By Richard Wood
This series of posts is dedicated to providing an overview of each ward up for election in Edinburgh on 5 May 2022.
The Almond ward is one of Edinburgh’s two largest wards by geographical area, the other being its southern neighbour Pentland Hills. Almond is named after the River Almond which runs through the ward, flowing out of Cramond in the north.
The ward includes the areas of Barnton, Cammo, Cramond, Dalmeny, Davidson’s Mains, Kirkliston, Muirhouse, Newbridge, Silverknowes and South Queensferry. As such, the ward falls entirely into the Scottish Parliament constituency of Edinburgh Western and the UK Parliament constituency of Edinburgh West.
As of 2020 it has a population of 36,779, and is, on the whole, a fairly affluent suburb. The entirety of the ward sits in the Scottish Parliament Edinburgh Western constituency, as well as the Lothian region.
It is currently represented by Liberal Democrat Christine Jardine MP (Edinburgh West) and Scottish Lib Dem leader Alex Cole-Hamilton MSP (Edinburgh Western), as well a further seven regional MSPs.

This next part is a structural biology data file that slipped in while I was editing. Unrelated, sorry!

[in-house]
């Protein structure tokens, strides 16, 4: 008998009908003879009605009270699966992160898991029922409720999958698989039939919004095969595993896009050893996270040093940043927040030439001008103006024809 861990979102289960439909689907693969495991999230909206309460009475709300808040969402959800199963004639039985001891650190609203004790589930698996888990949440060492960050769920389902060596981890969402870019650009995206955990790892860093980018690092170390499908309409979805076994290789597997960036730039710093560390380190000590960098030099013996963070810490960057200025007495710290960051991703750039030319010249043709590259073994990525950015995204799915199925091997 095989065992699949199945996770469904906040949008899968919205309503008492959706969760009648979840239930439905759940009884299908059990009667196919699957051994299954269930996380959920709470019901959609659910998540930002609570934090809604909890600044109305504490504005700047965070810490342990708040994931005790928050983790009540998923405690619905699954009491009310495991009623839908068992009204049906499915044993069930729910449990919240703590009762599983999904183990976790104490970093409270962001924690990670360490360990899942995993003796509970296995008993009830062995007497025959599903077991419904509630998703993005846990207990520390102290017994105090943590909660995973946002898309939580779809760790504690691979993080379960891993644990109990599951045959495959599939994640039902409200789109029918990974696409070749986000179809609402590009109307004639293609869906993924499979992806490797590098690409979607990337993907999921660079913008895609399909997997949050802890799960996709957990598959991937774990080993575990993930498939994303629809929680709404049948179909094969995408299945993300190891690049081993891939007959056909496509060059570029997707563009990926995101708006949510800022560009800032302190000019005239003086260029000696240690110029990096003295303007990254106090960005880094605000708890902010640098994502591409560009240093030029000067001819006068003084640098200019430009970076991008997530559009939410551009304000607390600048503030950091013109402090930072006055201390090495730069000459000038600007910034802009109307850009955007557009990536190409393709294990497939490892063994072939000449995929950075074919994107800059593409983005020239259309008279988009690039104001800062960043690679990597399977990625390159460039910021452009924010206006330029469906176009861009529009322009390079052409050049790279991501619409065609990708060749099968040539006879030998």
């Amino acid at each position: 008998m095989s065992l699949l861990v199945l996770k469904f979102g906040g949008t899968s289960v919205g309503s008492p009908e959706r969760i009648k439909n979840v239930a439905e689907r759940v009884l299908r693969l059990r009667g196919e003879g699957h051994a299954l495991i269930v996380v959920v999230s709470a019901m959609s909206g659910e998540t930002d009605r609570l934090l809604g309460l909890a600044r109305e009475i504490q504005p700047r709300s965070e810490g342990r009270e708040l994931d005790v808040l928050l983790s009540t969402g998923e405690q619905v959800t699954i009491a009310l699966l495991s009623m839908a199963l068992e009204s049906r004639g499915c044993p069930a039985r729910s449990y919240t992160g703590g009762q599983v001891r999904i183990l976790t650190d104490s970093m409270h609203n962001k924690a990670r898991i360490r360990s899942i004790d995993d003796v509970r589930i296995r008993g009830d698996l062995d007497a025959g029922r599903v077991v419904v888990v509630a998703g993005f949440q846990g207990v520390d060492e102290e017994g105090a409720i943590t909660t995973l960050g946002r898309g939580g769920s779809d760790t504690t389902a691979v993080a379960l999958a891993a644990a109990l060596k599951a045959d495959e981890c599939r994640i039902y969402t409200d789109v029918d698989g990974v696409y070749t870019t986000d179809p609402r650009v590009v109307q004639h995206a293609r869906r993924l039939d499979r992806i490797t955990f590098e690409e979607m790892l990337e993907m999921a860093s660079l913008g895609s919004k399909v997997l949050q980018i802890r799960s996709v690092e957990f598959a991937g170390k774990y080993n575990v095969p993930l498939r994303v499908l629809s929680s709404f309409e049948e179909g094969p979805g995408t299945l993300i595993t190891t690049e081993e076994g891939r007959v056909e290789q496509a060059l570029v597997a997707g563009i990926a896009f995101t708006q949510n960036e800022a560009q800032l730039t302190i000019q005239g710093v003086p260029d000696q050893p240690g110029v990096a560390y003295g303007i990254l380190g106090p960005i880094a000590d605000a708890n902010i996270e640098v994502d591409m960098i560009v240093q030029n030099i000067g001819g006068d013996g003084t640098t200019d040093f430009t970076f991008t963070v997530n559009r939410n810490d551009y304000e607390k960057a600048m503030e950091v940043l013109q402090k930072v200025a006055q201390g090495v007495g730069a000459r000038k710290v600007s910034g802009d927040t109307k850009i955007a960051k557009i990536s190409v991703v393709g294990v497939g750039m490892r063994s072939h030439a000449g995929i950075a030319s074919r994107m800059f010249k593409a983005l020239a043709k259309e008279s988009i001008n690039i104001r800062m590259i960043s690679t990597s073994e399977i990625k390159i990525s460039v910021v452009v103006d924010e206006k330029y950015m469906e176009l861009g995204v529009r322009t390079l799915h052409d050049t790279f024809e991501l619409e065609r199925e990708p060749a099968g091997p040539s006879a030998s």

Since the creation of multi-member wards in 2007, Almond had three councillors until 2017 with the introduction of a fourth member to reflect demographic changes.
On the surface, looking at every election from 2007 it appears that very little has changed in fifteen years. In 2007 and 2012 Almond returned one Lib Dem, one SNP and one Conservative councillor. Then in 2017, with the addition of another council seat being up for grabs, the Lib Dems secured two seats while the SNP and the Conservatives secured one apiece.
However, the data tells a more complex story, one that is undeniably connected with the national picture and the politics of the wider Edinburgh Western area.
Almond election 2007